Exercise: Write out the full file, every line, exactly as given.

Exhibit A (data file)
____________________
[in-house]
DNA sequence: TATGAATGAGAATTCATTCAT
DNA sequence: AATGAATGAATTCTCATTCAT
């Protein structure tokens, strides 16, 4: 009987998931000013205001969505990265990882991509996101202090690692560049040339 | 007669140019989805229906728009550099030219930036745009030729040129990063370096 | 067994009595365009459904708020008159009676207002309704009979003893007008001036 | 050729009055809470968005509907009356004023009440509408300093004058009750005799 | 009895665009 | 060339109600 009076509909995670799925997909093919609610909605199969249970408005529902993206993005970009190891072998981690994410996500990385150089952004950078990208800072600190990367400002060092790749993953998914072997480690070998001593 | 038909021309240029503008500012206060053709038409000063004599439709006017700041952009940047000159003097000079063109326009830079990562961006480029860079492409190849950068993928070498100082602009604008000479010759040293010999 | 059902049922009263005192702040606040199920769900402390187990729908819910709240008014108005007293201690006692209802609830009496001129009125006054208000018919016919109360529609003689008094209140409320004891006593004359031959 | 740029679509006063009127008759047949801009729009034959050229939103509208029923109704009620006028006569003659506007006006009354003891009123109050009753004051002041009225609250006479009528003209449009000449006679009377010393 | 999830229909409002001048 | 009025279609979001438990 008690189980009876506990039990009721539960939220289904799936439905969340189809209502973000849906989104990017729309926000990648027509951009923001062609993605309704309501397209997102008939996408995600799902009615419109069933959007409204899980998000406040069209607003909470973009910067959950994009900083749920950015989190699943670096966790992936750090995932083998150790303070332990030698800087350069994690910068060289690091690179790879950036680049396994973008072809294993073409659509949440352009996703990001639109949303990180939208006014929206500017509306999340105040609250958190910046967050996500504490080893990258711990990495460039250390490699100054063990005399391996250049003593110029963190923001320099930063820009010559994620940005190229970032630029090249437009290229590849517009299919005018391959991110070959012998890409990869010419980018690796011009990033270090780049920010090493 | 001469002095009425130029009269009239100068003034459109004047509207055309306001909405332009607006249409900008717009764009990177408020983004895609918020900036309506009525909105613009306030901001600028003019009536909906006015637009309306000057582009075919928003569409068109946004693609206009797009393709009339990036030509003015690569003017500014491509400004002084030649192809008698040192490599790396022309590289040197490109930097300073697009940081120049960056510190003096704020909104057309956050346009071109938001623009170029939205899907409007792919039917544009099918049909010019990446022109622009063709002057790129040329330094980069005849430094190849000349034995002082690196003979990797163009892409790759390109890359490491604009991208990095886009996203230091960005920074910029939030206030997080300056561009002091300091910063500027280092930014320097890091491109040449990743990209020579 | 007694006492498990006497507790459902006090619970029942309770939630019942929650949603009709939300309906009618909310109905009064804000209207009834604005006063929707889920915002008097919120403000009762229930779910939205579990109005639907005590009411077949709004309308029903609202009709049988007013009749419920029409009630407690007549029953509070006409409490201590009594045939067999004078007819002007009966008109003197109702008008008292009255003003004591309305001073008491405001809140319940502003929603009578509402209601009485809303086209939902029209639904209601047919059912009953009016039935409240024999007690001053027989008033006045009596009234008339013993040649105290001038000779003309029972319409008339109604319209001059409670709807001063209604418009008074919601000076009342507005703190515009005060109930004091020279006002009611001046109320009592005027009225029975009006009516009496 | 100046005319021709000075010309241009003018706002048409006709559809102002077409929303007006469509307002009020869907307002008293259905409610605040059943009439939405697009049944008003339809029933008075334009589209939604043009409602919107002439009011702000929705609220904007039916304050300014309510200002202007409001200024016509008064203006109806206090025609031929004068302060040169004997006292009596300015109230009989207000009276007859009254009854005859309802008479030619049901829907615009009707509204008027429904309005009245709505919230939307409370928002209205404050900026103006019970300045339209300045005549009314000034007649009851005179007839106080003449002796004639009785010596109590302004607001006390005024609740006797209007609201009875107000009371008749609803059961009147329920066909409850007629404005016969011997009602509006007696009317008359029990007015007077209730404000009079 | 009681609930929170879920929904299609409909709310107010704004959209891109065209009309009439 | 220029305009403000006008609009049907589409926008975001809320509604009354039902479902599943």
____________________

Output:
[in-house]
DNA sequence: TATGAATGAGAATTCATTCAT
DNA sequence: AATGAATGAATTCTCATTCAT
């Protein structure tokens, strides 16, 4: 009987998931000013205001969505990265990882991509996101202090690692560049040339 | 007669140019989805229906728009550099030219930036745009030729040129990063370096 | 067994009595365009459904708020008159009676207002309704009979003893007008001036 | 050729009055809470968005509907009356004023009440509408300093004058009750005799 | 009895665009 | 060339109600 009076509909995670799925997909093919609610909605199969249970408005529902993206993005970009190891072998981690994410996500990385150089952004950078990208800072600190990367400002060092790749993953998914072997480690070998001593 | 038909021309240029503008500012206060053709038409000063004599439709006017700041952009940047000159003097000079063109326009830079990562961006480029860079492409190849950068993928070498100082602009604008000479010759040293010999 | 059902049922009263005192702040606040199920769900402390187990729908819910709240008014108005007293201690006692209802609830009496001129009125006054208000018919016919109360529609003689008094209140409320004891006593004359031959 | 740029679509006063009127008759047949801009729009034959050229939103509208029923109704009620006028006569003659506007006006009354003891009123109050009753004051002041009225609250006479009528003209449009000449006679009377010393 | 999830229909409002001048 | 009025279609979001438990 008690189980009876506990039990009721539960939220289904799936439905969340189809209502973000849906989104990017729309926000990648027509951009923001062609993605309704309501397209997102008939996408995600799902009615419109069933959007409204899980998000406040069209607003909470973009910067959950994009900083749920950015989190699943670096966790992936750090995932083998150790303070332990030698800087350069994690910068060289690091690179790879950036680049396994973008072809294993073409659509949440352009996703990001639109949303990180939208006014929206500017509306999340105040609250958190910046967050996500504490080893990258711990990495460039250390490699100054063990005399391996250049003593110029963190923001320099930063820009010559994620940005190229970032630029090249437009290229590849517009299919005018391959991110070959012998890409990869010419980018690796011009990033270090780049920010090493 | 001469002095009425130029009269009239100068003034459109004047509207055309306001909405332009607006249409900008717009764009990177408020983004895609918020900036309506009525909105613009306030901001600028003019009536909906006015637009309306000057582009075919928003569409068109946004693609206009797009393709009339990036030509003015690569003017500014491509400004002084030649192809008698040192490599790396022309590289040197490109930097300073697009940081120049960056510190003096704020909104057309956050346009071109938001623009170029939205899907409007792919039917544009099918049909010019990446022109622009063709002057790129040329330094980069005849430094190849000349034995002082690196003979990797163009892409790759390109890359490491604009991208990095886009996203230091960005920074910029939030206030997080300056561009002091300091910063500027280092930014320097890091491109040449990743990209020579 | 007694006492498990006497507790459902006090619970029942309770939630019942929650949603009709939300309906009618909310109905009064804000209207009834604005006063929707889920915002008097919120403000009762229930779910939205579990109005639907005590009411077949709004309308029903609202009709049988007013009749419920029409009630407690007549029953509070006409409490201590009594045939067999004078007819002007009966008109003197109702008008008292009255003003004591309305001073008491405001809140319940502003929603009578509402209601009485809303086209939902029209639904209601047919059912009953009016039935409240024999007690001053027989008033006045009596009234008339013993040649105290001038000779003309029972319409008339109604319209001059409670709807001063209604418009008074919601000076009342507005703190515009005060109930004091020279006002009611001046109320009592005027009225029975009006009516009496 | 100046005319021709000075010309241009003018706002048409006709559809102002077409929303007006469509307002009020869907307002008293259905409610605040059943009439939405697009049944008003339809029933008075334009589209939604043009409602919107002439009011702000929705609220904007039916304050300014309510200002202007409001200024016509008064203006109806206090025609031929004068302060040169004997006292009596300015109230009989207000009276007859009254009854005859309802008479030619049901829907615009009707509204008027429904309005009245709505919230939307409370928002209205404050900026103006019970300045339209300045005549009314000034007649009851005179007839106080003449002796004639009785010596109590302004607001006390005024609740006797209007609201009875107000009371008749609803059961009147329920066909409850007629404005016969011997009602509006007696009317008359029990007015007077209730404000009079 | 009681609930929170879920929904299609409909709310107010704004959209891109065209009309009439 | 220029305009403000006008609009049907589409926008975001809320509604009354039902479902599943």